Giving back to your local community and those in need is a rewarding action. No matter if you’re donating clothes, extra cash or part of your profits, every bit can help change a life. This is an especially important moment, when the kindness of others is relied heavily upon during times of tragedy. Even cannabis businesses like Kaya Cannabis in Denver, Colorado, are doing so well that they can help others by simply running their business.
Earlier this year, Kaya announced that it would be donating a percentage of every purchase to local nonprofit organizations. Kaya Co-owner Truman Bradley is very passionate about the opportunity to help his local community flourish. “We are proud to give back and make Colorado better,” Bradley said. “We’ve always supported community initiatives; the difference is that now we’re also empowering the people who purchase our products. Our community partnerships raise awareness with our customers about how they can make a difference in their communities with their purchasing decisions.”
As a part of Kaya’s new initiative, the business will choose four different local organizations to support per month. Better yet, Kaya customers will be the ones who choose where their donation money will go. For example, the first month allowed customers to choose between The Rocky Mountain Multiple Sclerosis Center, The Denver Fire Department Foundation and the West Colfax Association of Neighbors.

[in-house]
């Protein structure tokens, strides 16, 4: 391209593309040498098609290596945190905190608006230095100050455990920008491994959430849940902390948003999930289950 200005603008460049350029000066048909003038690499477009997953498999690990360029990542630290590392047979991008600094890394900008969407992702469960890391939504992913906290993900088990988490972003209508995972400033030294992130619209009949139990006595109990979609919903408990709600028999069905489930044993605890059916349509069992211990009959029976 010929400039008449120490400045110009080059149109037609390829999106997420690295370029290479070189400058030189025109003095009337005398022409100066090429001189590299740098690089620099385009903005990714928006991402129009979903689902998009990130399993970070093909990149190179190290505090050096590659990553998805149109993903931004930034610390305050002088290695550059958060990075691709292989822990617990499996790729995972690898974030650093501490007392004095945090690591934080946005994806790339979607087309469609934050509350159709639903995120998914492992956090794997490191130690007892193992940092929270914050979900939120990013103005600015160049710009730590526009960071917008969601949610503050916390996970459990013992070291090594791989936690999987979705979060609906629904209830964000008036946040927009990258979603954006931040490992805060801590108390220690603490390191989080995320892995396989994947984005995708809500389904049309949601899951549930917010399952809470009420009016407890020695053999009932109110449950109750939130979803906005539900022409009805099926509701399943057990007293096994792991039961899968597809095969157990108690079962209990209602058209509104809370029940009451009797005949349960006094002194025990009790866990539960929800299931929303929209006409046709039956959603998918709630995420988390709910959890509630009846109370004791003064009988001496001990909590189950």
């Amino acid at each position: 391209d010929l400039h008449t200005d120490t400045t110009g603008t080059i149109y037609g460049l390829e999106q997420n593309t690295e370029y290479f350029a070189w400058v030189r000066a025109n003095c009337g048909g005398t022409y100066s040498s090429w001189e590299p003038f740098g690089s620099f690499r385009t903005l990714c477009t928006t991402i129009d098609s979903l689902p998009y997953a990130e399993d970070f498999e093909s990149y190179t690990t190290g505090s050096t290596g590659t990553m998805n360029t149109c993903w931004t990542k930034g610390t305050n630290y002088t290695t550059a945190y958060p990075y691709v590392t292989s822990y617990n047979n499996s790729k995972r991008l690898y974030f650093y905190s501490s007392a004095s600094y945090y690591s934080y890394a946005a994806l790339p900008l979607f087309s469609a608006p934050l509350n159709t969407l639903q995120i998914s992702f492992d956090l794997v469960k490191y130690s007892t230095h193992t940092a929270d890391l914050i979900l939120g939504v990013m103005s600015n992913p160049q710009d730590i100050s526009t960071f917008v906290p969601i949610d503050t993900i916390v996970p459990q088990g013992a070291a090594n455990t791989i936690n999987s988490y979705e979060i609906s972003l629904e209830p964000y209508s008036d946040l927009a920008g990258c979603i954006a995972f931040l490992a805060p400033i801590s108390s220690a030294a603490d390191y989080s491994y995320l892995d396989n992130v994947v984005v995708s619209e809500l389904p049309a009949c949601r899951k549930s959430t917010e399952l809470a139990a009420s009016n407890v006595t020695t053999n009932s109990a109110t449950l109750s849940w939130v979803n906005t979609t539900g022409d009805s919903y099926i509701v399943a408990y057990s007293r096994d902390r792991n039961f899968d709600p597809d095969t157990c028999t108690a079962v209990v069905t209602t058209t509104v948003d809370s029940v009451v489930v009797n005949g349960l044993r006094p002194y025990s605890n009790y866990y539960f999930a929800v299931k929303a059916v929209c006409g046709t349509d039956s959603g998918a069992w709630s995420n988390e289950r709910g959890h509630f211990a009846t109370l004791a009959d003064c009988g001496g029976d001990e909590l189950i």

Setting up this level of support took a lot of time from all who were involved, which includes CEO Amanda Gonzalez, who deeply believes that the cannabis industry can only grow and through community involvement. Although some organizations turned down the offer for a donation partnership, Gonzalez is sure that the connections that Kaya makes with these organizations with create a positive and long-lasting relationships.
“Kaya’s commitment to community partnership and community giving mark a significant turning point for the cannabis industry as whole,” Gonzalez said in a press release. “We’re still a young industry and we have the opportunity to weave philanthropy and community partnership into the very fabric of who we are. I’m excited that Kaya is the first in the country to do this and I hope that we’re not the last. This is the one place in business where you hope that your competitors imitate you.”